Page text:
Gordon in the News: last updated 04/23/2009

How Handel Got His Hallelujah: Gordon Theatre Presents Premiere of "Joyful Noise

April 9, 2009
Jo Kadlecek, senior writer
Office of College Communications

WENHAM, MA–For centuries people all over the world have stood whenever the Hallelujah Chorus was sung during the Messiah oratorio. But audiences haven’t always known that its composer, George Frederick Handel, almost didn’t write the famous piece.

This spring as Handel’s works are performed across the globe to commemorate the 250th anniversary of his death, the Gordon College Theatre Arts Department will present the North Shore premiere of Tim Slover’s play Joyful Noise. Based on the true story of Handel’s struggle to write Messiah, Joyful Noise takes the audience on a journey filled with passion, politics and scandal. The show opens Friday, April 17, at the Margaret Jensen Theatre in the Barrington Center for the Arts and runs through April 25.
“This is such a tremendous story of grace, creativity and inspiration,” said Jeffrey S. Miller, director of Joyful Noise, professor and chair of Gordon’s Theatre Arts Department and resident of Hamilton, Massachusetts.“But not many people know how much Handel really went through to bring us the amazing opera we all take for granted.”  
Joyful Noise is set in 1741 in London, England. Handel’s 40th opera has just failed, and he is at his lowest point. The play follows the composer as he interacts with King George II, an actress named Susannah Cibber, and other characters. When a remarkable manuscript arrives at his door, Handel discovers the inspiration for the Hallelujah Chorus that pulls him through a difficult period.
“The story is really about how divine grace intervenes in the lives of people who need it at just the right time,” Miller said. “One act of grace leads to another and the forgiveness of one extends to another. This can change people’s lives.”
As it gets closer to opening night, eight student actors have been balancing rehearsal time with studies and jobs. The cast has been working hard to get into character, learning to talk in British accents and with the help of a movement coach, learning to walk and move like the people of that time period.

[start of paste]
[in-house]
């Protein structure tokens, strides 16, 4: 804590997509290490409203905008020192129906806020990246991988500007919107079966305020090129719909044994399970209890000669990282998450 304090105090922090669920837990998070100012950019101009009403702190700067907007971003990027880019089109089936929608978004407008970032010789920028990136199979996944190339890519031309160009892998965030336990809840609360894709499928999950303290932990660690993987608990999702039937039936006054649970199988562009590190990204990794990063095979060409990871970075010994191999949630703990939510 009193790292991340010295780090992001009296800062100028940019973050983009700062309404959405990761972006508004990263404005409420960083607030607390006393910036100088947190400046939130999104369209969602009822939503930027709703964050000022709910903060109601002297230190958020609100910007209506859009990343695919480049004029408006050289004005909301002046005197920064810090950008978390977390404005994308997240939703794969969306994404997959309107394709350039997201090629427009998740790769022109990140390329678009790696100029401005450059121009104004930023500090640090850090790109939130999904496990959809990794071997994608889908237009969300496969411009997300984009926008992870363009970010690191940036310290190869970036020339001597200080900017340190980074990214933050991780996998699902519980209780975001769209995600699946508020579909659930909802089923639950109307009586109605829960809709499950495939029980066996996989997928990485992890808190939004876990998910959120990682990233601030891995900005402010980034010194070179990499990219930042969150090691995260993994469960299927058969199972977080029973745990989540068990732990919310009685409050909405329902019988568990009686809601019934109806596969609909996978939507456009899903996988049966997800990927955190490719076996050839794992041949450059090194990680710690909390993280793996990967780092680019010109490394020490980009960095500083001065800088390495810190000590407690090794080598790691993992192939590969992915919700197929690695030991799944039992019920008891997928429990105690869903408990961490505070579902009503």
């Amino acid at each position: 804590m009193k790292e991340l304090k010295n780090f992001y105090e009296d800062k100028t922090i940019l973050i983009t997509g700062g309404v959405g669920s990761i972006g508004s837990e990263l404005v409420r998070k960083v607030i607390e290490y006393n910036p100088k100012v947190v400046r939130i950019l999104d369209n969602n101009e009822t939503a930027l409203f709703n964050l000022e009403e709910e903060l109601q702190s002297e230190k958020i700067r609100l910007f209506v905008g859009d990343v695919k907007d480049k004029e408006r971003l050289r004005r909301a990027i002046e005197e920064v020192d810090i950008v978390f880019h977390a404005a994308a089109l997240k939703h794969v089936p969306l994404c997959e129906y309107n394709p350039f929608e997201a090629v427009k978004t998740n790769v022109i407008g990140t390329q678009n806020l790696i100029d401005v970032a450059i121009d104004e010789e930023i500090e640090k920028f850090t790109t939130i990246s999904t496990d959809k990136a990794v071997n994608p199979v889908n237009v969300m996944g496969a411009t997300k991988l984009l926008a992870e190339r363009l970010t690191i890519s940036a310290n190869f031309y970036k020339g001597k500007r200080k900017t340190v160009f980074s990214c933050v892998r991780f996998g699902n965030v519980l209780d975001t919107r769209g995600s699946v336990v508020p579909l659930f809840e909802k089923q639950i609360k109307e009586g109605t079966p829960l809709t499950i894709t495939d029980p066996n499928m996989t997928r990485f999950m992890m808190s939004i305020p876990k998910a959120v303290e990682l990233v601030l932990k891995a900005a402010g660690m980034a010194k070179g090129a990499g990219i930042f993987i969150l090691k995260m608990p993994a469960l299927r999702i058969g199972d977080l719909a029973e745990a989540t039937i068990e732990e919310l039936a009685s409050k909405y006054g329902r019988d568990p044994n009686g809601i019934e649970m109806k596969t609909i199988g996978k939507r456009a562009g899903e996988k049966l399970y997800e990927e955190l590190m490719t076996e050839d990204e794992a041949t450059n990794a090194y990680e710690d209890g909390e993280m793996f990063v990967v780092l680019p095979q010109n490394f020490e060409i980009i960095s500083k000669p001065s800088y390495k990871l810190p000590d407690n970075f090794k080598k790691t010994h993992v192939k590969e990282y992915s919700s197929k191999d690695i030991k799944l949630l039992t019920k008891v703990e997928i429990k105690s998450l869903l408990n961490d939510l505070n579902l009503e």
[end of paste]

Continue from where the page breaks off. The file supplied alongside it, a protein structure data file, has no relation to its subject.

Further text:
“It has been a lot of work,” said Hannah McBride, a senior theatre arts major from Hopkinton, Massachusetts, who plays the character of Kitty Clive. “But it’s exciting to be able to understand and tell this story. And it’s fun to wear wigs, really elaborate costumes and sort of feel like we really are from the 1700s.”
Show times for Joyful Noise at Margaret Jensen Theatre in the Barrington Center for the Arts
(255 Grapevine Road, Wenham, MA; Exit 17 from Route 128):
Friday, April 17, 8:00 p.m.
Saturday, April 18, 4:30 p.m. and 8:00 p.m.
Tuesday, April 21, to Thursday, April 23, 7:30 p.m.
Friday, April 24, 8:00 p.m.
Saturday, April 25, 4:30 p.m. and 8:00 p.m.

Tickets can be purchased by calling 978.867.3400. They can also be purchased at the Gordon College Bookstore, online at www.gordon.edu/tickets, or a half hour before performance time.
For more information contact the Gordon College Office of College Communications at 978.867.4752.


Gordon College is a Christian college of the liberal arts and sciences on Boston's North Shore. The College offers majors in 37 fields and has graduate programs in education and music education. Leading the way in Christian college merit, Gordon is nationally ranked for its excellence in academics and its role in character building. These achievements recognize Gordon as one of the nation's top Christian colleges.